Tue, Aug 13, 2013 - Page 4 News List

‘GPS for brain’ making surgery safer: hospital

NO WRONG TURNS:The technology guides surgeons away from dangerous areas that might lead to paralysis so tumors can be removed from previously inoperable areas

By Alison Hsiao  /  Staff reporter

A technology the Taipei Veterans General Hospital describes as a “GPS navigation system for brain surgery,” called intraoperative neurophysiological monitoring (IONM), offers a new and safer option for patients suffering from brain tumors, the hospital said yesterday.

The technique helps surgeons locate and avoid the functional areas of the cerebral cortex and the spinal cord during operations, or issues warnings to the surgeons about any adverse changes to the neural functions during surgery, which would then allow a change of operative strategy or a termination of the surgery, the hospital said.

“A lot of patients with brain malignancies decide not to undergo brain surgery for fear of paralysis or becoming a vegetable,” neurosurgeon Sanford Hsu (許秉權) said.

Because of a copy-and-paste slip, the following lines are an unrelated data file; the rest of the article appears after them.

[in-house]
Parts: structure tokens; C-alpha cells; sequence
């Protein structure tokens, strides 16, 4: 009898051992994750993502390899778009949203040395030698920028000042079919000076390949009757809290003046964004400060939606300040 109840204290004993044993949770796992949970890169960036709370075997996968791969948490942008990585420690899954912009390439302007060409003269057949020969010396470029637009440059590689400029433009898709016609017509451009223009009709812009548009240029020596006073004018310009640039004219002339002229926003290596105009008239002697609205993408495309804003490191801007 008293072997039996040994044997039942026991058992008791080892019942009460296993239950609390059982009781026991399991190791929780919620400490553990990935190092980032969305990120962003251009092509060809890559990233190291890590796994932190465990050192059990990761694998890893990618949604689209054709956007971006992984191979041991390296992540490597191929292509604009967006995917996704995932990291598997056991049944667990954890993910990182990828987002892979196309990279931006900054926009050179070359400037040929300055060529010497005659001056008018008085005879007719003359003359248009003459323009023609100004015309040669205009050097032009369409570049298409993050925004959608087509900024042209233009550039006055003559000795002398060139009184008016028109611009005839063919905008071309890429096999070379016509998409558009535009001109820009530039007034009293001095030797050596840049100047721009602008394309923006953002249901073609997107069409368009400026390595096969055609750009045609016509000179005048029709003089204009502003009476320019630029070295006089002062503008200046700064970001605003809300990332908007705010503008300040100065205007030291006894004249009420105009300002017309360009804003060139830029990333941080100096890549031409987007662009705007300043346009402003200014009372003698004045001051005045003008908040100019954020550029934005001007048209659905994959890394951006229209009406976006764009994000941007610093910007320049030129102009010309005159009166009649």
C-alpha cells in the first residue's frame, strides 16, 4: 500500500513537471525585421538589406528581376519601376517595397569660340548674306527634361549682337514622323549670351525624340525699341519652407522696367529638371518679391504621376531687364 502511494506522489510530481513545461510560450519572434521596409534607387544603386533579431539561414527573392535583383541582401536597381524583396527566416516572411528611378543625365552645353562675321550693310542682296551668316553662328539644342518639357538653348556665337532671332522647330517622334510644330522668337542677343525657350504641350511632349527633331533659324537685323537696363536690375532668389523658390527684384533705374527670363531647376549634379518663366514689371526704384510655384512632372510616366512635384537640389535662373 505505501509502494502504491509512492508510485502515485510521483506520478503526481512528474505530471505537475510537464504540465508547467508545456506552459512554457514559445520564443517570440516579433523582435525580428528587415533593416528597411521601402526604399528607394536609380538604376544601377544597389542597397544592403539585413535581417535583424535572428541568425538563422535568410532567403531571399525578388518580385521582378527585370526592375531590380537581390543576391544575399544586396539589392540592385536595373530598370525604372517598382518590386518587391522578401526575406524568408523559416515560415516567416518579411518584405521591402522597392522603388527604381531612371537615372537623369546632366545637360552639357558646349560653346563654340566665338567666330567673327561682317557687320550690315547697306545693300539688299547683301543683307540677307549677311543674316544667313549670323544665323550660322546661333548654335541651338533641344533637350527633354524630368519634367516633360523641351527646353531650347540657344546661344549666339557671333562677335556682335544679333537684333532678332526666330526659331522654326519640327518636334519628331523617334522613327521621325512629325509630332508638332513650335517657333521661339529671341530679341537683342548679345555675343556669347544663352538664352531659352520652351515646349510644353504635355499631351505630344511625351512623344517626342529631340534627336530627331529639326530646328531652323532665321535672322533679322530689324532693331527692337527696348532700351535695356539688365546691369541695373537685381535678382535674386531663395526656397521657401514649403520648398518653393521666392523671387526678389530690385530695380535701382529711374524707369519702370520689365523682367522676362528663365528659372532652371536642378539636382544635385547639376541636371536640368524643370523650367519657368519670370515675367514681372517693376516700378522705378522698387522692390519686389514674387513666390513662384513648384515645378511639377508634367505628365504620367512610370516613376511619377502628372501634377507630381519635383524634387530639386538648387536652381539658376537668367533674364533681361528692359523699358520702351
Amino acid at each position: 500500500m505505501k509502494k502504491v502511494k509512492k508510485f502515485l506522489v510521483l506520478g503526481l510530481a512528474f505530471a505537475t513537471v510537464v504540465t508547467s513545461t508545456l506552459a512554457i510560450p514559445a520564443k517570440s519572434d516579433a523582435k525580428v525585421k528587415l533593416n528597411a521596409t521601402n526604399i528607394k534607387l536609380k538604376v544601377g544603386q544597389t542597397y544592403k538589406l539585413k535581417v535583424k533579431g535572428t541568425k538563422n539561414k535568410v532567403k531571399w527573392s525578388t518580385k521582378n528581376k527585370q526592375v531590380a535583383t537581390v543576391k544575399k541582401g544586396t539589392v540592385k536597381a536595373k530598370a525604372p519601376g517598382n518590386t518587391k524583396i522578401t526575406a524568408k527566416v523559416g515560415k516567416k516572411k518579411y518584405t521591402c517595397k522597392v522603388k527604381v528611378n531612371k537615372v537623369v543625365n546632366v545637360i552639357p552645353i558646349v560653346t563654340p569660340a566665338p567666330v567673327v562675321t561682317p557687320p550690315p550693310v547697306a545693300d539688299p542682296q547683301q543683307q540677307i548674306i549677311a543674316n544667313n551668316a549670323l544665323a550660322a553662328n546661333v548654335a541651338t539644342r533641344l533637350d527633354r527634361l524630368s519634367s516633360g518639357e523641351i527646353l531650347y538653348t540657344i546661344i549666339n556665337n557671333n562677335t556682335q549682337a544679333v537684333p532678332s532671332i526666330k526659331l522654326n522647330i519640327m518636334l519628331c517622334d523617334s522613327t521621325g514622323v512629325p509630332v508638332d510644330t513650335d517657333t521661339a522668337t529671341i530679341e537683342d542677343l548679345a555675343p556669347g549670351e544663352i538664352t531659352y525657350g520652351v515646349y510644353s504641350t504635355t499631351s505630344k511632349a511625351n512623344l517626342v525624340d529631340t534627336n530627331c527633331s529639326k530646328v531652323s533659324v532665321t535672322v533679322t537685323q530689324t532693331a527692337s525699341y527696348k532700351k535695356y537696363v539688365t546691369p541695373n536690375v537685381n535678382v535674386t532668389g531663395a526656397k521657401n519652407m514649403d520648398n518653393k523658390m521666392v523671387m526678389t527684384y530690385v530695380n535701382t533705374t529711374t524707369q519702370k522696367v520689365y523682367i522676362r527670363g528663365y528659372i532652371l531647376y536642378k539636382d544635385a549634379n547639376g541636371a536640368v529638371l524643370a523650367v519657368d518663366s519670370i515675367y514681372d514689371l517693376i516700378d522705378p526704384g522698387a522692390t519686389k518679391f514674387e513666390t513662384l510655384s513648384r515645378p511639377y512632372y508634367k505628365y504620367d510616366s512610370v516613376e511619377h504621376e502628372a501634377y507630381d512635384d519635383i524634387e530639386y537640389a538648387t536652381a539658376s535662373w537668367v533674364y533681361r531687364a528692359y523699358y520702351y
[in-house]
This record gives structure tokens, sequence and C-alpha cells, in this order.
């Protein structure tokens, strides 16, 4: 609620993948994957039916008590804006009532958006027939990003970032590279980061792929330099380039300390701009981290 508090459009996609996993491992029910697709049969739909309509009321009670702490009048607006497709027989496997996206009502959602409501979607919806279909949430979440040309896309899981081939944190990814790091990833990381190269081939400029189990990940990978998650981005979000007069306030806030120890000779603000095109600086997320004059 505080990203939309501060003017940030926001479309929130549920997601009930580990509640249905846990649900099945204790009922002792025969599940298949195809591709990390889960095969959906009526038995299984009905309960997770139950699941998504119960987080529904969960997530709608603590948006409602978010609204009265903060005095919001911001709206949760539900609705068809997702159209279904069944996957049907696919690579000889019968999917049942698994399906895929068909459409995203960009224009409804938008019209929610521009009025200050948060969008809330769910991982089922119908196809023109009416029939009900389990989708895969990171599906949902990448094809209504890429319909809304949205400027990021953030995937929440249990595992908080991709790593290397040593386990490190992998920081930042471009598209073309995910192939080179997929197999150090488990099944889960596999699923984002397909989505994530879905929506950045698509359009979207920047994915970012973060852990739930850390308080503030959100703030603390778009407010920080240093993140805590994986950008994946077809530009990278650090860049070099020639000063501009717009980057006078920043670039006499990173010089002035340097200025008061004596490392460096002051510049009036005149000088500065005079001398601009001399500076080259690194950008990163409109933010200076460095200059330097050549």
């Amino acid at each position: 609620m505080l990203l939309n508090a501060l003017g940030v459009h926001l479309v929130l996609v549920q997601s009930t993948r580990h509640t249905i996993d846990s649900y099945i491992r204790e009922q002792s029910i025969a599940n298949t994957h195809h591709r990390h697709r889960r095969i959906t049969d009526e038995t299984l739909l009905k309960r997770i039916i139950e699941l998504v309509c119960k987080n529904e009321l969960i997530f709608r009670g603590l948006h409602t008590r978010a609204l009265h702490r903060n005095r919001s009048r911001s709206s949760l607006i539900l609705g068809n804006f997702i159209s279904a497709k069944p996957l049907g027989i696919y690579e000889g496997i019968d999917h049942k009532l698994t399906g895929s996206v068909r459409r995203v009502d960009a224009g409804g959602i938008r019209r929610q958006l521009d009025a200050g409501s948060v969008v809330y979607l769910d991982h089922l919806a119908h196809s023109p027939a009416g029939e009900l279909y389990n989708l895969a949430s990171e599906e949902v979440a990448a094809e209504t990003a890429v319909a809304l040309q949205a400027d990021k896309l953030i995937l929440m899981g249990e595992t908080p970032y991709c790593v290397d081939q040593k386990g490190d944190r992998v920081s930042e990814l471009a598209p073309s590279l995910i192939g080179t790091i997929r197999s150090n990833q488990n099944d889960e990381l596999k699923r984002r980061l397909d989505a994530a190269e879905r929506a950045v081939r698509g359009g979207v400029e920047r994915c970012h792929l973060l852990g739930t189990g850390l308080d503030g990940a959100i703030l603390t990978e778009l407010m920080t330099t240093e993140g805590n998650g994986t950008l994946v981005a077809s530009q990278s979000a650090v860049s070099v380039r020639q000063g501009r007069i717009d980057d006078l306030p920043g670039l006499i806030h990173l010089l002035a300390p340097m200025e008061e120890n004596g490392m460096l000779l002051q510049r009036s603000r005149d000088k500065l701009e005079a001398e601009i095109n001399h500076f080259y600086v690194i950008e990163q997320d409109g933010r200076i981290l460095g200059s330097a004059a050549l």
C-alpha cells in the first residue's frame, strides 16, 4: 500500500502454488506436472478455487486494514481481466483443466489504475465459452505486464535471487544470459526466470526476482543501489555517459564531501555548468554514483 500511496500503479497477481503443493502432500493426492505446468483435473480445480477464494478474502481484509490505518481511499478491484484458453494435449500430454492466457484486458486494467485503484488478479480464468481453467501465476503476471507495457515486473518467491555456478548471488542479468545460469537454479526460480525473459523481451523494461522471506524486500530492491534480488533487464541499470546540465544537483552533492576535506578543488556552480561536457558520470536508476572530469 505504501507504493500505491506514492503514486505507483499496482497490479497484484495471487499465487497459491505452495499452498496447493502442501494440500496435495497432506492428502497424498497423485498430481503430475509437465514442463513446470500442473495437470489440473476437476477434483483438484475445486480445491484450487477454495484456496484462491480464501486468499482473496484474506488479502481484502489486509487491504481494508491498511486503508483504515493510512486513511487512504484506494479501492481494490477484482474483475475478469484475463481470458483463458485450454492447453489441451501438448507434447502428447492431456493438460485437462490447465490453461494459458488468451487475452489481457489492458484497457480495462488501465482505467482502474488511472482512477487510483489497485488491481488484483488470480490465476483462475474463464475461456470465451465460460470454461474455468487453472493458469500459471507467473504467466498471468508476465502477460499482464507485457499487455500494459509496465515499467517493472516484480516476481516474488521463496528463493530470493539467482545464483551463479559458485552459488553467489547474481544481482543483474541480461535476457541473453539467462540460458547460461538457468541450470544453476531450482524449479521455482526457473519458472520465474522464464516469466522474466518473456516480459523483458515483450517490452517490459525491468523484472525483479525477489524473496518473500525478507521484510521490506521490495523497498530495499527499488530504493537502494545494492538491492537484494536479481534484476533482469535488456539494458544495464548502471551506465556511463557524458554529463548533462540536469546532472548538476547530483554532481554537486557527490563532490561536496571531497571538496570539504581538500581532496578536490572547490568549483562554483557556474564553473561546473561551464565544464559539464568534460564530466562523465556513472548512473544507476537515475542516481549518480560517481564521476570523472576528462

These patients and those with brain tumors in areas that had been deemed to be inoperable now have the option to undergo the surgery with IONM for tumor removal due to better precision and the minimization of potential damage to the nervous system that in the past sometimes led to inadvertent postoperative complications and deaths, Hsu said.

The IONM team at the hospital was established in 2010, consisting of neurosurgeons, neurophysiologists, neuroanesthesiologists and professionals in neurological rehabilitation.

IONM has been used utilized in some developed countries for years for surgeries on spinal and cerebral blood vessels, the removal of brain tumors in the cerebral functional areas and cranial base tumors, and operations for hemifacial spasm or epilepsy, the hospital said.

The hospital said it is one of the few hospitals in the world that have achieved a median survival time for fourth-grade glioma patients of 22 months and an average relapse-free time of 15 months.

The hospital has also performed 20 surgeries over a period of two years dealing with insular cortex tumors, which has been considered one of the most dangerous operations, with none of the 20 patients suffering from permanent disability-causing complications or deaths.

Brain tumors located in cerebral functional areas, such as motor cortex areas and the language areas, used to be only partly removed for fear of postoperative complications, but with the assistance of IONM, along with awake craniotomy, the removal of entire tumors is possible and the recovery of the patients is improved, Hsu said.

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